Paper-driven processes invariably push up operating costs
Many catalog companies don’t even realize they have a supply chain, or if they do, it’s a one-dimensional view. Multichannel marketers, on the other hand, are much more aware of supply chains and their management. To the extent that having a Web presence makes a catalog company a multichannel marketer, catalog companies are likely to become increasingly sensitive to supply chain issues.
Until recently, bringing coherence and automation to a supply chain meant implementing electronic data interchange (EDI). Because of the considerable expense and bureaucratic administration involved in using EDI, however, it has been employed almost exclusively by large catalog companies, and then only with the company’s largest suppliers.
Unfortunately, the “80-20” rule applies to the supply chain as accurately as anywhere else. In this case, 20% of a company’s suppliers account for 80% of the merchandise it sells. Accordingly, 80% of a company’s suppliers are not likely to have been set up for EDI, necessitating considerable resources to maintain paper-driven business processes for doing business with them.
Paper-driven processes invariably push up operating costs and squeeze profit margins. This provides a strong incentive to find viable strategies to achieve complete electronic connectivity for all vendors.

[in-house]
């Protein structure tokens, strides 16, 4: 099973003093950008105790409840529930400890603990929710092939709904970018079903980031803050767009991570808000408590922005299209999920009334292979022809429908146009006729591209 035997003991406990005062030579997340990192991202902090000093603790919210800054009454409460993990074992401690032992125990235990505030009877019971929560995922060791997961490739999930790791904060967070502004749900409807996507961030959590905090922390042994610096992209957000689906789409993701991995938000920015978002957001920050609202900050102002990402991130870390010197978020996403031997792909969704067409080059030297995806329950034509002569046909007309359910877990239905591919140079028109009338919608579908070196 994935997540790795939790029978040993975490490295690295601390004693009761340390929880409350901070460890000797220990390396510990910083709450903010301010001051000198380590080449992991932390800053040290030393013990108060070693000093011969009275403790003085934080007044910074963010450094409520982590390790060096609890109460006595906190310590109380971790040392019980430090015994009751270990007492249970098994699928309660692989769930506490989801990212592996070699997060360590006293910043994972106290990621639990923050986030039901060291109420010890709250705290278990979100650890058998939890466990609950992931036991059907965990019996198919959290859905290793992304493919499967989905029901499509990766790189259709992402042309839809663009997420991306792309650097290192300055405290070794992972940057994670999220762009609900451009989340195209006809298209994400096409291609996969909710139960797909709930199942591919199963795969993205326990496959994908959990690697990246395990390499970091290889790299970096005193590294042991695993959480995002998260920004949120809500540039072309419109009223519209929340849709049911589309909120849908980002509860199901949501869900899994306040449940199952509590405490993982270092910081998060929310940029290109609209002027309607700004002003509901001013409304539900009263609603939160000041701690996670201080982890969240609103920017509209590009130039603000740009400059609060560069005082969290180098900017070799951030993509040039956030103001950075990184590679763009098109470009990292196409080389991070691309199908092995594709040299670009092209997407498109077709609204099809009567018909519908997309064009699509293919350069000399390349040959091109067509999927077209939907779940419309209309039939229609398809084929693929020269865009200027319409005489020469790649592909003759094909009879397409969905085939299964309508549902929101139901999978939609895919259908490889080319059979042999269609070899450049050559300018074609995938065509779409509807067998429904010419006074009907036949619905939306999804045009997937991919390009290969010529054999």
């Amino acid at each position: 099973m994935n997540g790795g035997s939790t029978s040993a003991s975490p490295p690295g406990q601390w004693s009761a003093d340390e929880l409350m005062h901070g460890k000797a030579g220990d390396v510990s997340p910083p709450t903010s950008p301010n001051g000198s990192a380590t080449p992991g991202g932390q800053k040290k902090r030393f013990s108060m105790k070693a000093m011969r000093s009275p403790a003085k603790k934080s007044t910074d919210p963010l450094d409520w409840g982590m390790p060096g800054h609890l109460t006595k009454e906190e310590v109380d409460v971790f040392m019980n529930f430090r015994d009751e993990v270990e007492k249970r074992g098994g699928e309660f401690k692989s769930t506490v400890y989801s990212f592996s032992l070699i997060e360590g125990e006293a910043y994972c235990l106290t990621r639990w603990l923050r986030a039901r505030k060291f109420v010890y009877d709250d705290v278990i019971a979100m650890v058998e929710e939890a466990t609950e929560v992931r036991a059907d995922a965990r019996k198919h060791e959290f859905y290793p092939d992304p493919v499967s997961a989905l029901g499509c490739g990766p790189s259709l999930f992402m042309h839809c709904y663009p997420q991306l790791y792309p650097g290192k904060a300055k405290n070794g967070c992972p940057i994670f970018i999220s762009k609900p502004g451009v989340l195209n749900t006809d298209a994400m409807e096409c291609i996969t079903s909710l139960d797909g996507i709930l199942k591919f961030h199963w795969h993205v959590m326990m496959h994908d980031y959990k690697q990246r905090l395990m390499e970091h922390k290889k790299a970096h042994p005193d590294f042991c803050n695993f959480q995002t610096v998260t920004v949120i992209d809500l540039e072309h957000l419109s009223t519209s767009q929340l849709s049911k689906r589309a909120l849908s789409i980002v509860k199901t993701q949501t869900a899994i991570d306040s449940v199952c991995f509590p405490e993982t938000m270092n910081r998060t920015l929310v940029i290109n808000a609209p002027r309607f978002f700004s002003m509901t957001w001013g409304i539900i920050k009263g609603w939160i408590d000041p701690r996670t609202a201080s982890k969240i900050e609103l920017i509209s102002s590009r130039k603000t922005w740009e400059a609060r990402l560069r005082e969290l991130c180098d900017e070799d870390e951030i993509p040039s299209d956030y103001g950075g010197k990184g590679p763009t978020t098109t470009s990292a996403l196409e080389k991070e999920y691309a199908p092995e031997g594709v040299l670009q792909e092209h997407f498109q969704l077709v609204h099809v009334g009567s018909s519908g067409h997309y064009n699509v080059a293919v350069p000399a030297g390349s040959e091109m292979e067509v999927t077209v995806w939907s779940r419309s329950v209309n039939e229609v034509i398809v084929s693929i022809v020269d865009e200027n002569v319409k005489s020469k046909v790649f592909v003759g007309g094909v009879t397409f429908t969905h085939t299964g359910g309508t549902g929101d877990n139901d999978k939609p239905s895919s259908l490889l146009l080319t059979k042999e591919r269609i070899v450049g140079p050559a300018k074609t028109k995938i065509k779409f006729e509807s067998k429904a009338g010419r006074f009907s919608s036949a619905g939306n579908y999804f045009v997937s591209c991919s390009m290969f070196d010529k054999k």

The supply side
For their part, suppliers have their own internal business processes and operational constraints. They too are concerned about using their resources cost-effectively.
Installing and running an EDI environment has been a relatively costly proposition. Firms have needed to first invest in their own hardware and software solutions and then pay for ongoing management expenses. Large suppliers can readily cost-justify their efforts not only to streamline internal operations, but also to expand their business activities with their best customers. They usually have the flexibility to add staff to their existing IT organizations to properly maintain their EDI initiatives.
Small and medium-sized enterprises (SMEs), however, have steadily resisted spending the substantial sums required to electronically enable their routine business transactions. By and large, these suppliers are squeezed on their profit margins and continually need to optimize their cash flows. They have neither the financial resources to invest in the technical infrastructure nor the IT management staff to operate the electronic systems. Moreover, they participate in multiple supply chains and sell to various buying organizations, each of which has its own business rules and standard operating procedures. Suppliers do not want to invest in separate systems simply to satisfy the requirements of specific buyers.